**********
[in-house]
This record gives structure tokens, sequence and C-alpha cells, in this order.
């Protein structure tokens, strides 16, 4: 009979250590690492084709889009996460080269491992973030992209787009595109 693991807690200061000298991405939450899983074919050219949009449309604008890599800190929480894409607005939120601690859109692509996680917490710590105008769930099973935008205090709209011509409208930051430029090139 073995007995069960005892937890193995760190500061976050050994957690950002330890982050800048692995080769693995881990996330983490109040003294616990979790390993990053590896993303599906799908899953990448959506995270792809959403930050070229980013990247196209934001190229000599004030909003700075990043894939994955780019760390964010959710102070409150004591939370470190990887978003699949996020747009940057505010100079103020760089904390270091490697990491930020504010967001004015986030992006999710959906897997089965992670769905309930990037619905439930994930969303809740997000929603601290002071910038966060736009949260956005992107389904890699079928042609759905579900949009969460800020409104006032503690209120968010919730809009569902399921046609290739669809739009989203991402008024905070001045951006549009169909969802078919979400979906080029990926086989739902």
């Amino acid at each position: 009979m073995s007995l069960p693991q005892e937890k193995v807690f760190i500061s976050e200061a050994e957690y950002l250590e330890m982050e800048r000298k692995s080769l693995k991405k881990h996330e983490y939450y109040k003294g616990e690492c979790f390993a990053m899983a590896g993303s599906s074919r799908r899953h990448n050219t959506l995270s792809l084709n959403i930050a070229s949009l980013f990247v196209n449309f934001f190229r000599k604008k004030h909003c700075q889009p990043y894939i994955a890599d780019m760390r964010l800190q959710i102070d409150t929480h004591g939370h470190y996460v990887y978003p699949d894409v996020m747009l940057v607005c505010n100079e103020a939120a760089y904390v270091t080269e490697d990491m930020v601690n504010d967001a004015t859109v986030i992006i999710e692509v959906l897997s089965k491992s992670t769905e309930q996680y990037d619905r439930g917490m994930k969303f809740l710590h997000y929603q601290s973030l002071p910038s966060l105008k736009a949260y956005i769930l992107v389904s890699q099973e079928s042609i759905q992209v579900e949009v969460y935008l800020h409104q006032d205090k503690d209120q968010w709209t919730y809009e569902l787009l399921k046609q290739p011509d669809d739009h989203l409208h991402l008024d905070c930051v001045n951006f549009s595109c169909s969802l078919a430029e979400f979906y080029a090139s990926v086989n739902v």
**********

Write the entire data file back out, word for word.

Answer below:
[in-house]
This record gives structure tokens, sequence and C-alpha cells, in this order.
């Protein structure tokens, strides 16, 4: 009979250590690492084709889009996460080269491992973030992209787009595109 693991807690200061000298991405939450899983074919050219949009449309604008890599800190929480894409607005939120601690859109692509996680917490710590105008769930099973935008205090709209011509409208930051430029090139 073995007995069960005892937890193995760190500061976050050994957690950002330890982050800048692995080769693995881990996330983490109040003294616990979790390993990053590896993303599906799908899953990448959506995270792809959403930050070229980013990247196209934001190229000599004030909003700075990043894939994955780019760390964010959710102070409150004591939370470190990887978003699949996020747009940057505010100079103020760089904390270091490697990491930020504010967001004015986030992006999710959906897997089965992670769905309930990037619905439930994930969303809740997000929603601290002071910038966060736009949260956005992107389904890699079928042609759905579900949009969460800020409104006032503690209120968010919730809009569902399921046609290739669809739009989203991402008024905070001045951006549009169909969802078919979400979906080029990926086989739902």
């Amino acid at each position: 009979m073995s007995l069960p693991q005892e937890k193995v807690f760190i500061s976050e200061a050994e957690y950002l250590e330890m982050e800048r000298k692995s080769l693995k991405k881990h996330e983490y939450y109040k003294g616990e690492c979790f390993a990053m899983a590896g993303s599906s074919r799908r899953h990448n050219t959506l995270s792809l084709n959403i930050a070229s949009l980013f990247v196209n449309f934001f190229r000599k604008k004030h909003c700075q889009p990043y894939i994955a890599d780019m760390r964010l800190q959710i102070d409150t929480h004591g939370h470190y996460v990887y978003p699949d894409v996020m747009l940057v607005c505010n100079e103020a939120a760089y904390v270091t080269e490697d990491m930020v601690n504010d967001a004015t859109v986030i992006i999710e692509v959906l897997s089965k491992s992670t769905e309930q996680y990037d619905r439930g917490m994930k969303f809740l710590h997000y929603q601290s973030l002071p910038s966060l105008k736009a949260y956005i769930l992107v389904s890699q099973e079928s042609i759905q992209v579900e949009v969460y935008l800020h409104q006032d205090k503690d209120q968010w709209t919730y809009e569902l787009l399921k046609q290739p011509d669809d739009h989203l409208h991402l008024d905070c930051v001045n951006f549009s595109c169909s969802l078919a430029e979400f979906y080029a090139s990926v086989n739902v």